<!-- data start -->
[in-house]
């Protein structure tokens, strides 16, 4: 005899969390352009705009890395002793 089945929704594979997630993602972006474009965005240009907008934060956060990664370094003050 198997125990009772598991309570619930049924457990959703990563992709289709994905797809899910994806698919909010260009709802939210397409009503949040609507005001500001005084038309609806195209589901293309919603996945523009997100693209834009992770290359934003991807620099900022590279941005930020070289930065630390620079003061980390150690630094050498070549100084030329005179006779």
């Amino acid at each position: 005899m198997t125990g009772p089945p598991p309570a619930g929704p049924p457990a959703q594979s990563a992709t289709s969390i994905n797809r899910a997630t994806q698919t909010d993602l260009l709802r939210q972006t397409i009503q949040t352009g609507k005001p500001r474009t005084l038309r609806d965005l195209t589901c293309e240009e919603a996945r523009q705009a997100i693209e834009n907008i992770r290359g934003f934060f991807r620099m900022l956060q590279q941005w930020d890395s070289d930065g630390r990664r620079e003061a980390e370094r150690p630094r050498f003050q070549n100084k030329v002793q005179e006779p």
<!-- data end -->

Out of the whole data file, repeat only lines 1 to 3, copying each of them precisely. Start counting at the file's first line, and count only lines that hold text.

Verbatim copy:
[in-house]
């Protein structure tokens, strides 16, 4: 005899969390352009705009890395002793 089945929704594979997630993602972006474009965005240009907008934060956060990664370094003050 198997125990009772598991309570619930049924457990959703990563992709289709994905797809899910994806698919909010260009709802939210397409009503949040609507005001500001005084038309609806195209589901293309919603996945523009997100693209834009992770290359934003991807620099900022590279941005930020070289930065630390620079003061980390150690630094050498070549100084030329005179006779």
């Amino acid at each position: 005899m198997t125990g009772p089945p598991p309570a619930g929704p049924p457990a959703q594979s990563a992709t289709s969390i994905n797809r899910a997630t994806q698919t909010d993602l260009l709802r939210q972006t397409i009503q949040t352009g609507k005001p500001r474009t005084l038309r609806d965005l195209t589901c293309e240009e919603a996945r523009q705009a997100i693209e834009n907008i992770r290359g934003f934060f991807r620099m900022l956060q590279q941005w930020d890395s070289d930065g630390r990664r620079e003061a980390e370094r150690p630094r050498f003050q070549n100084k030329v002793q005179e006779p």